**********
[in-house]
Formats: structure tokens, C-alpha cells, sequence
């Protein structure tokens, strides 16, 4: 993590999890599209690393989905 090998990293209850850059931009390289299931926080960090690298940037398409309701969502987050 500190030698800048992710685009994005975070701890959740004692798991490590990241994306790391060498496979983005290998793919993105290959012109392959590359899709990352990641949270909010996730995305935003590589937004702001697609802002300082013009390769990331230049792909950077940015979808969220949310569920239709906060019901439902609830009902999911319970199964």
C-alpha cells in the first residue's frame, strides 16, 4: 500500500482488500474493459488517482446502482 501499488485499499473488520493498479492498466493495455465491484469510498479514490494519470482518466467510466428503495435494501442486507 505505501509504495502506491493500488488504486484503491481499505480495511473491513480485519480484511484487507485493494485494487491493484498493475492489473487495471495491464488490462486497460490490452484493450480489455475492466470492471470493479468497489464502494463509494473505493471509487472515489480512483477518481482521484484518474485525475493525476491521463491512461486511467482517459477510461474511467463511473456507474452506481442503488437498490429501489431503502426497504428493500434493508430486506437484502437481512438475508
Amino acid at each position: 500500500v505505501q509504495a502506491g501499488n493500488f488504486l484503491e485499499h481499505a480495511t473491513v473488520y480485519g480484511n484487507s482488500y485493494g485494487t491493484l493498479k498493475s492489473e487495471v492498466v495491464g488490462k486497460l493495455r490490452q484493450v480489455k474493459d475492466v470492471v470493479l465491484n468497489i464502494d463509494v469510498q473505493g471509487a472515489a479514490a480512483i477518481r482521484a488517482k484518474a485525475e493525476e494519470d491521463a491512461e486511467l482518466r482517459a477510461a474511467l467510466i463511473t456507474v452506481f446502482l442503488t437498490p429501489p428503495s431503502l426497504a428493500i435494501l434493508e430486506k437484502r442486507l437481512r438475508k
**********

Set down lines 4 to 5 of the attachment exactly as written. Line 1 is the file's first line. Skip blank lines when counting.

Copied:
C-alpha cells in the first residue's frame, strides 16, 4: 500500500482488500474493459488517482446502482 501499488485499499473488520493498479492498466493495455465491484469510498479514490494519470482518466467510466428503495435494501442486507 505505501509504495502506491493500488488504486484503491481499505480495511473491513480485519480484511484487507485493494485494487491493484498493475492489473487495471495491464488490462486497460490490452484493450480489455475492466470492471470493479468497489464502494463509494473505493471509487472515489480512483477518481482521484484518474485525475493525476491521463491512461486511467482517459477510461474511467463511473456507474452506481442503488437498490429501489431503502426497504428493500434493508430486506437484502437481512438475508
Amino acid at each position: 500500500v505505501q509504495a502506491g501499488n493500488f488504486l484503491e485499499h481499505a480495511t473491513v473488520y480485519g480484511n484487507s482488500y485493494g485494487t491493484l493498479k498493475s492489473e487495471v492498466v495491464g488490462k486497460l493495455r490490452q484493450v480489455k474493459d475492466v470492471v470493479l465491484n468497489i464502494d463509494v469510498q473505493g471509487a472515489a479514490a480512483i477518481r482521484a488517482k484518474a485525475e493525476e494519470d491521463a491512461e486511467l482518466r482517459a477510461a474511467l467510466i463511473t456507474v452506481f446502482l442503488t437498490p429501489p428503495s431503502l426497504a428493500i435494501l434493508e430486506k437484502r442486507l437481512r438475508k